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Hi all can anyone say why I should use an SQLite database for my mobile application? Are there any databases instead that I can use?

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Nope. You could use a File Based Record System or even XML but that's not native, you'll have to develop it yourself. –  st0le Apr 6 '11 at 10:51
SQLite is came with Android and it is very useful.. –  Ajay Singh Apr 6 '11 at 10:54

5 Answers 5

up vote 1 down vote accepted

Another option is Berkeley DB, which like SQLite is a lightweight, fast, reliable database library. You have a few different options of how you can use Berkeley DB on Android:

  1. Use Berkeley DB via the SQL API as an upgrade/replacement for SQLite. The BDB SQL API is completely SQLite compatible, so your SQLite application should be able to convert to using Berkeley DB very easily. Why would you want to use Berkeley DB instead of SQLite? On Android, it's mostly about concurrency. BDB supports concurrent read and write operations. If your Android application needs that, then BDB is an excellent option. On non-Android platforms, BDB scalability, performance, HA and enterprise Support make it an attractive alternative for applications either using SQLite already or considering using it. There's a useful discussion on OTN about using the BDB SQL API on Android here.
  2. Use Berkeley DB via the key-value API as a simple, local data store.
  3. Use Berkeley DB Java Edition via the key-value, Java Collections or Direct Persistence Layer APIs to manage application data within a pure Java environment. Here's an interesting Blog entry about using Berkeley DB JE on Android.

Disclaimer: I'm the Product Manager for Berkeley DB. That said, we think that SQLite is a great product (we're part of the SQLite Consortium) and we're happy to see people adopting and using it. There are situations where Berkeley DB may be a better choice, hence my suggestion here.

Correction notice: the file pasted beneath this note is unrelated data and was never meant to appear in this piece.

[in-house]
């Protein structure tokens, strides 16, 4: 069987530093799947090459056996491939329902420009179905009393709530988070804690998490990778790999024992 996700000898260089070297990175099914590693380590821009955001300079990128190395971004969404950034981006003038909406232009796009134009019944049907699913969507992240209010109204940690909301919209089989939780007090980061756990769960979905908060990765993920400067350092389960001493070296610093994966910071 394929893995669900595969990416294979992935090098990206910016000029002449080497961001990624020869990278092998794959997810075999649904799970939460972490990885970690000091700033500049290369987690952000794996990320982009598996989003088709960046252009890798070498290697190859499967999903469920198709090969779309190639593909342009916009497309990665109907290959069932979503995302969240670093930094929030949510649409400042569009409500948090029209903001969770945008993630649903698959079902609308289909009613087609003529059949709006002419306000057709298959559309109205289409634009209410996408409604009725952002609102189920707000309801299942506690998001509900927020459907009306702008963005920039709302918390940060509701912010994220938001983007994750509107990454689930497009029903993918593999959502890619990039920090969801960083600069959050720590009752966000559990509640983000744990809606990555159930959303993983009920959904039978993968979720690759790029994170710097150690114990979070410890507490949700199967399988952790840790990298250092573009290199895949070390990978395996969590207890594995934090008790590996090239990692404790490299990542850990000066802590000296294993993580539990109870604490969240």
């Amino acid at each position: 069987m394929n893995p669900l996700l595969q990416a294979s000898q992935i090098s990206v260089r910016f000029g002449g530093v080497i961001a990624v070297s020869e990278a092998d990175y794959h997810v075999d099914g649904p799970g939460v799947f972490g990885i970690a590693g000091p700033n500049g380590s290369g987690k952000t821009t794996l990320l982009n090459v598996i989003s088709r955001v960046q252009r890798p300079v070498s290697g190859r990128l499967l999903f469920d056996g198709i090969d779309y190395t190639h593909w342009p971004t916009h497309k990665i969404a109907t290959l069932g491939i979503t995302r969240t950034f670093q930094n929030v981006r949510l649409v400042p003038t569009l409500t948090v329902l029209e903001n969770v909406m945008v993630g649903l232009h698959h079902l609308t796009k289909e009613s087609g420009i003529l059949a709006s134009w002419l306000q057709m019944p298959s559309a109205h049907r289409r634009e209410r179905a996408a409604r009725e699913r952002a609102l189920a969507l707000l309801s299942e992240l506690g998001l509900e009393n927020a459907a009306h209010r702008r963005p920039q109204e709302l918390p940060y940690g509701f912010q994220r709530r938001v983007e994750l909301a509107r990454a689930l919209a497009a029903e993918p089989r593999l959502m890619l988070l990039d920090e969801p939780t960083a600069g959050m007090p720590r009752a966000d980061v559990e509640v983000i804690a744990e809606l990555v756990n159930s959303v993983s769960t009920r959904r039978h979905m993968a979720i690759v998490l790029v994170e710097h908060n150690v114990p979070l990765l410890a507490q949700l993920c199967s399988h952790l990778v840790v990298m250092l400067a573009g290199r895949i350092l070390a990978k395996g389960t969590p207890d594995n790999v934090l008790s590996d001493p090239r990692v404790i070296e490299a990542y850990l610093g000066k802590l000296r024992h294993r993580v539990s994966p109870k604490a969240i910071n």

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SQLite database is the way to go :-)

smashing magazine posted a nice article about it last week


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the second link is dead now =( –  Thomas Oct 9 '13 at 8:54

It's generally accepted that SQLite is the best database platform for Android because it's light weight nature lends itself nicely to mobile devices where processing power and memory are limited.

That's not to say that you couldn't do it, at the end of the day it's Java. You could write your own, or find open source code, that would enable you to use another database. The problem there is that the phone would also have to have a database daemon to handle the requests whereas in SQLite the database is a file stored on the phone and so can easily be accessed in Java.

At the end of the day it would be silly to try and run a MySQL daemon for example on a phone because I very much doubt it'd have the memory to cope. You'd be much better of getting used to SQLite because it's a very flexible and popular database platform.

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As mentioned in another answer, you can cross-compile Berkeley DB for Android and use the Java Bindings, including it as an .so native library within your .apk (comes out packed at ~710k). There is a step-by-step guide here (since it requires minor tweaking).

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You can also use the DB4O database. For more help you can check out their website. http://www.db4o.com/(S(tqvrulmp3ybmtw55i3mgop55))/Android/default.aspx

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